Regulating Scooters in Cities
January 30, 2019 from 4:10-5:30 p.m.
College of Law, 85 Park Place, Room 346
Walking around GSU campus any day of the week, you are bound to see countless parked electric scooters and numerous people riding scooters. In fact, according to Bird, the largest scooter company, Atlanta ranks number two for scooter users, behind San Diego.
Considering that 40% of car trips are less than 2 miles, scooters provide an excellent option for traveling short distances, and even help promote public transit ridership, providing the answer to how to get from the transit stop to your destination.
However, cities across the country cite many problems with electric scooters: scooters dropped haphazardly on sidewalks blocking access; scooters darting across roads and whipping by pedestrians on sidewalks; upticks in ER visits; and scooters even being dumped in lakes and rivers.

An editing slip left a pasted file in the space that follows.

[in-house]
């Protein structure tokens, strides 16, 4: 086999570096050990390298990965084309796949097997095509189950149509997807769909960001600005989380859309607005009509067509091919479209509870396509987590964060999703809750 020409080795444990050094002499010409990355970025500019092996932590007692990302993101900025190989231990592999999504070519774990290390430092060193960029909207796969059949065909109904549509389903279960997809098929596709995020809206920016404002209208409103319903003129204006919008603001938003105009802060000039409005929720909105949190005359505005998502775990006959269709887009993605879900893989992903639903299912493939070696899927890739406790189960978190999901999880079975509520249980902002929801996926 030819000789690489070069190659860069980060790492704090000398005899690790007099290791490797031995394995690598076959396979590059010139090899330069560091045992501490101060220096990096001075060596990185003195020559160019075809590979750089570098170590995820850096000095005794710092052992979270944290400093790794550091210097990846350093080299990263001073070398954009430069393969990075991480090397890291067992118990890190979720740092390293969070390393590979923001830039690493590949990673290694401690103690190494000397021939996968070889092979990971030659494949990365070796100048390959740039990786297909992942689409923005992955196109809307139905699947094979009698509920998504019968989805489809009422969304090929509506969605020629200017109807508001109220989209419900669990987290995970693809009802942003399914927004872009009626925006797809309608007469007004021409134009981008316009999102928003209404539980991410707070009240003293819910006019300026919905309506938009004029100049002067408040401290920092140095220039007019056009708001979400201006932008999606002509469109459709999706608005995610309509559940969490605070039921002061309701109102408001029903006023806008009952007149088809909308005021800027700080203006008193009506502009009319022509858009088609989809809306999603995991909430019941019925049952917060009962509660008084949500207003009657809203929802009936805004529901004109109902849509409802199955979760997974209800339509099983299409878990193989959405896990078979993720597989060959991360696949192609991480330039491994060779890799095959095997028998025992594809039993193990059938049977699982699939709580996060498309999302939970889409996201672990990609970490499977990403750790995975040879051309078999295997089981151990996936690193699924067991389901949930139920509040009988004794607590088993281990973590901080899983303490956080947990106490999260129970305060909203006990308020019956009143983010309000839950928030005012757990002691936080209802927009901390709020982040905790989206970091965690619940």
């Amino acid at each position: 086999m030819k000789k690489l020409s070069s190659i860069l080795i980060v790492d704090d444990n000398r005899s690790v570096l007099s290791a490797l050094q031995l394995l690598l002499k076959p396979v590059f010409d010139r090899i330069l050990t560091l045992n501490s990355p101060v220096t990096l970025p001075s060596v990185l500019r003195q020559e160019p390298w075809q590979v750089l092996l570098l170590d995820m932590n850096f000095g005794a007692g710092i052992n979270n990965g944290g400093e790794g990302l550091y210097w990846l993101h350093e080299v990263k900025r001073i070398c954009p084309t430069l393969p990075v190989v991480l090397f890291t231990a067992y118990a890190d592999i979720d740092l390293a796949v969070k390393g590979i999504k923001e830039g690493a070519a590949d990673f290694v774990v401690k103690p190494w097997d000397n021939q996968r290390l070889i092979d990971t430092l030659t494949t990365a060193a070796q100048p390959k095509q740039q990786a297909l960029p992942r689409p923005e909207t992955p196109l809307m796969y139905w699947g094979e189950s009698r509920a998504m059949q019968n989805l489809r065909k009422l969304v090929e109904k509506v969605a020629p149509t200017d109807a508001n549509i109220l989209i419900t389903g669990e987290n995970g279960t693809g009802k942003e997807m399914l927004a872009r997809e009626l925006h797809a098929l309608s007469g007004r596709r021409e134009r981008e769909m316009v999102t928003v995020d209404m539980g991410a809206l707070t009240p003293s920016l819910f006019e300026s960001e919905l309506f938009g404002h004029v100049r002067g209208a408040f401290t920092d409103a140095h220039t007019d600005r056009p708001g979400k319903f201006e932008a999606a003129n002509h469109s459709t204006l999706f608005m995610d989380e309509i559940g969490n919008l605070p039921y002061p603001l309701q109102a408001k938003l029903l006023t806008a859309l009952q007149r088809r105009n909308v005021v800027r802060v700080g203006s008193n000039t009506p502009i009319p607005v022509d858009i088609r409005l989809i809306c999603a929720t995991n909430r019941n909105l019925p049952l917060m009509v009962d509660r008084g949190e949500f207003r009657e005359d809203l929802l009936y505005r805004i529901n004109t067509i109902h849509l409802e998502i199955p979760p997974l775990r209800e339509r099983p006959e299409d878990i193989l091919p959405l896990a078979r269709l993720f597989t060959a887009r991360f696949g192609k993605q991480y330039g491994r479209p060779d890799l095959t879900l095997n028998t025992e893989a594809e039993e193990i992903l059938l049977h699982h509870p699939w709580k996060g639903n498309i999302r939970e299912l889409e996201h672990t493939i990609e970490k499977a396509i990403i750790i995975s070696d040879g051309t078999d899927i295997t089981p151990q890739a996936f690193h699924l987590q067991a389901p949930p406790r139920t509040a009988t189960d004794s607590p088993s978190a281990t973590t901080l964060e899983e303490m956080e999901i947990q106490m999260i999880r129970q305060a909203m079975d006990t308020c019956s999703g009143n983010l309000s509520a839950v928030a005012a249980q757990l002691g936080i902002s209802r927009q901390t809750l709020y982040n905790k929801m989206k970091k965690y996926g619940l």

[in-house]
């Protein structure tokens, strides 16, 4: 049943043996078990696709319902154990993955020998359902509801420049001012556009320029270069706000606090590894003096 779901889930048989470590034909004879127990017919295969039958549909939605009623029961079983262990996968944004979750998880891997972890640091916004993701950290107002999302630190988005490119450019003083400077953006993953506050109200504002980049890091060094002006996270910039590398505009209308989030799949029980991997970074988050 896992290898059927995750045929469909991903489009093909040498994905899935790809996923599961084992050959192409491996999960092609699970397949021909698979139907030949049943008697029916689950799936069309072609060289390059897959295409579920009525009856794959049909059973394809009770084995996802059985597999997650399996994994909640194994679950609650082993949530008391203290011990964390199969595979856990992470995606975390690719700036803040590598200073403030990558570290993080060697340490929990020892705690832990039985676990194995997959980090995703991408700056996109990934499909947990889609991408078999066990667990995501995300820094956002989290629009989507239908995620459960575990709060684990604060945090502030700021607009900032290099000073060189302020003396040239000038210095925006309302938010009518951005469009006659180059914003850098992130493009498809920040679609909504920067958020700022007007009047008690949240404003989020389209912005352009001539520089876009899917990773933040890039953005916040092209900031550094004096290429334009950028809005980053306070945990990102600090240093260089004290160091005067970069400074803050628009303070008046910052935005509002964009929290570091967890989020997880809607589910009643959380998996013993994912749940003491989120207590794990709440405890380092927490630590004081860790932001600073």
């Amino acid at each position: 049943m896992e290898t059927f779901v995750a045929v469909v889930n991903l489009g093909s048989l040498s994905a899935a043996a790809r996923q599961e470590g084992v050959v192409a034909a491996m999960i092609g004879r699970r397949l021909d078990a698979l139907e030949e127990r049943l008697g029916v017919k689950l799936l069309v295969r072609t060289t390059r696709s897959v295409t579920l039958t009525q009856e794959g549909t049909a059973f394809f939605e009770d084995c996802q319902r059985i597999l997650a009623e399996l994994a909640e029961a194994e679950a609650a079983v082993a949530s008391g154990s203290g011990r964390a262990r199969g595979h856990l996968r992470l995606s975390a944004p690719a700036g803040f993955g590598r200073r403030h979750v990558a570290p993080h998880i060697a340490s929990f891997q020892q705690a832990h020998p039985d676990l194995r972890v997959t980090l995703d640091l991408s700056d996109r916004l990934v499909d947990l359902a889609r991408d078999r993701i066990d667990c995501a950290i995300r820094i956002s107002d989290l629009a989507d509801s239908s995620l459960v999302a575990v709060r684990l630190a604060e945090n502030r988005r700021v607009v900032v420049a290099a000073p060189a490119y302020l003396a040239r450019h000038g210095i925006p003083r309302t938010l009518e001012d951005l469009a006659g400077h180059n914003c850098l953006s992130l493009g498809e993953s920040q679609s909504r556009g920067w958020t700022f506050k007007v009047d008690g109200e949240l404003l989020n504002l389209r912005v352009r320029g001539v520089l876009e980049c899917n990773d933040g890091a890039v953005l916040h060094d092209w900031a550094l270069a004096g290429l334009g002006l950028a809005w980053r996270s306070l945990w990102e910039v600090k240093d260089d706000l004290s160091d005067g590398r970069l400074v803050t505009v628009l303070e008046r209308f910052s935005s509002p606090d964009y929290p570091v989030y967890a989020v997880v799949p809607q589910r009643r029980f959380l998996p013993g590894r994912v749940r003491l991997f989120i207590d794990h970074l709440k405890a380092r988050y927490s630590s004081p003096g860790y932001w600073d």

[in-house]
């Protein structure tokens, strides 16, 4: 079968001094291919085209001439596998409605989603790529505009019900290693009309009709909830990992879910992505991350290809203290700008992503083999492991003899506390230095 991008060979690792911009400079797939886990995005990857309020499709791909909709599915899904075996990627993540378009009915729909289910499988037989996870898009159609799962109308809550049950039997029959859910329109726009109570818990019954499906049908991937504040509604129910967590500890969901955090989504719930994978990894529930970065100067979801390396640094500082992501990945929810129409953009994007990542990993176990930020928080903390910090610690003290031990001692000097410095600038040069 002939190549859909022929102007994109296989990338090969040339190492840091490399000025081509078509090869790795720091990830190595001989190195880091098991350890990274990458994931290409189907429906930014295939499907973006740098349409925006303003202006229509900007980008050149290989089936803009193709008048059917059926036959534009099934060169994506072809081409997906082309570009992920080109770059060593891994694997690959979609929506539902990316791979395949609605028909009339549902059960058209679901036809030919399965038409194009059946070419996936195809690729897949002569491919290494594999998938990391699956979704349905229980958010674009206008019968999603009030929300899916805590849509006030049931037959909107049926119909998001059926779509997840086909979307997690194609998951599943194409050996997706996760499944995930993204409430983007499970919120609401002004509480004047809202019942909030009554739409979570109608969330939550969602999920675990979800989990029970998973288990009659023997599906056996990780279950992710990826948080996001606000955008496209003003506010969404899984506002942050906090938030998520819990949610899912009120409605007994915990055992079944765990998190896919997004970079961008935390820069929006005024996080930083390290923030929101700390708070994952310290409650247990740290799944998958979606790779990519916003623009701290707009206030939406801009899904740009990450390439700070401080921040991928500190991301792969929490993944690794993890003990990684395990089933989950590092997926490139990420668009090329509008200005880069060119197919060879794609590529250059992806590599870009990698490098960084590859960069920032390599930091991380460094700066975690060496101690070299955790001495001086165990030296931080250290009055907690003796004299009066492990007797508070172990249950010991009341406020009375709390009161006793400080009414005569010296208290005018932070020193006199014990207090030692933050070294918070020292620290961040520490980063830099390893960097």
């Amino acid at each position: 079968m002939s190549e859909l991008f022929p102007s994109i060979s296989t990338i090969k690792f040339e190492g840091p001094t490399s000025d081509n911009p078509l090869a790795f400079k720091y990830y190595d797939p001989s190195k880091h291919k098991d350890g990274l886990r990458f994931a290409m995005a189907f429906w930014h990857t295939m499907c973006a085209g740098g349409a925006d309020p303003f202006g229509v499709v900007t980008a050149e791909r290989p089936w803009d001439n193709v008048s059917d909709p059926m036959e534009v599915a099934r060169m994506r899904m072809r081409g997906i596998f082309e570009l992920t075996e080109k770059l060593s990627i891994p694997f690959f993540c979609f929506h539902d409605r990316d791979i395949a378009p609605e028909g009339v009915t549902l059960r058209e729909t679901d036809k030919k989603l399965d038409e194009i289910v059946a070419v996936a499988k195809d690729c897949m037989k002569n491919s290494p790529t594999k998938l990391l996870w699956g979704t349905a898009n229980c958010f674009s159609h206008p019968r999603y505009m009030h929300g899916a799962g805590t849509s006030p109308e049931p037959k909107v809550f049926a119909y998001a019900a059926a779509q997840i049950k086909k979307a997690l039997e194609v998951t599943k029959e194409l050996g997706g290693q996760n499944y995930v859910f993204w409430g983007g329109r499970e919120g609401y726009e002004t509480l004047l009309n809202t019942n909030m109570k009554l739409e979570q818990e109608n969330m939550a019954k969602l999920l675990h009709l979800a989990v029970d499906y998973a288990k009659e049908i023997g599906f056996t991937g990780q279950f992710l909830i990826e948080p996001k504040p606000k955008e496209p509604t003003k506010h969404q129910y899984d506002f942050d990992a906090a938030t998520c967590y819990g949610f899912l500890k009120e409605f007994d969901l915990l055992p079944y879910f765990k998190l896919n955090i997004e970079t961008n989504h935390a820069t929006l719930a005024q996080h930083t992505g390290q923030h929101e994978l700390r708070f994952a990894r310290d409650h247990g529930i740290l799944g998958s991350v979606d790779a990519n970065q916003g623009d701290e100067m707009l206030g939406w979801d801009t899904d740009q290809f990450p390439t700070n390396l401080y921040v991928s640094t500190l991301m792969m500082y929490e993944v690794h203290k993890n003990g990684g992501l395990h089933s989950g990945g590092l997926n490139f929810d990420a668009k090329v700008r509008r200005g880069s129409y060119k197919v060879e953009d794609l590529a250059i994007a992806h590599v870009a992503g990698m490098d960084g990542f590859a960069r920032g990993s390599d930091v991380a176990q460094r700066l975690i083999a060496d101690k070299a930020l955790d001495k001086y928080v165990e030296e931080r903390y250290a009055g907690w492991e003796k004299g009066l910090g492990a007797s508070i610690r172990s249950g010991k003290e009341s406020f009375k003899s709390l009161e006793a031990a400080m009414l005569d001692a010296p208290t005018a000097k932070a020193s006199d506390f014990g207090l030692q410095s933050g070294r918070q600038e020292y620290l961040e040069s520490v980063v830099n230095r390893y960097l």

Although the number of scooter related injuries have not been formally tracked in Atlanta, Grady Memorial Hospital estimates that it sees 20-30 injuries per month, and Piedmont Atlanta estimates 40 injuries. Injuries range from head injuries to facial lacerations to broken wrists and shoulder separations, among others.
Cities across the country have been taking action in regulating scooters. Some cities have banned them completely until there are regulations in place, such as Boston, Seattle, Birmingham and even Athens-Clarke County in Georgia.
Earlier this month and in advance of the Super Bowl, the City of Atlanta made a first step in regulating scooters. Join the Center for the Comparative Study of Metropolitan Growth and the Center for Law, Health and Society on Wednesday, January 30th for an Urban Fellows lecture by Jonathan Futrell (LLM ’18), City of Atlanta attorney, as he discusses the new ordinance, what factors were considered in drafting it, and how it will be enforced. This program is open to all faculty and students across GSU.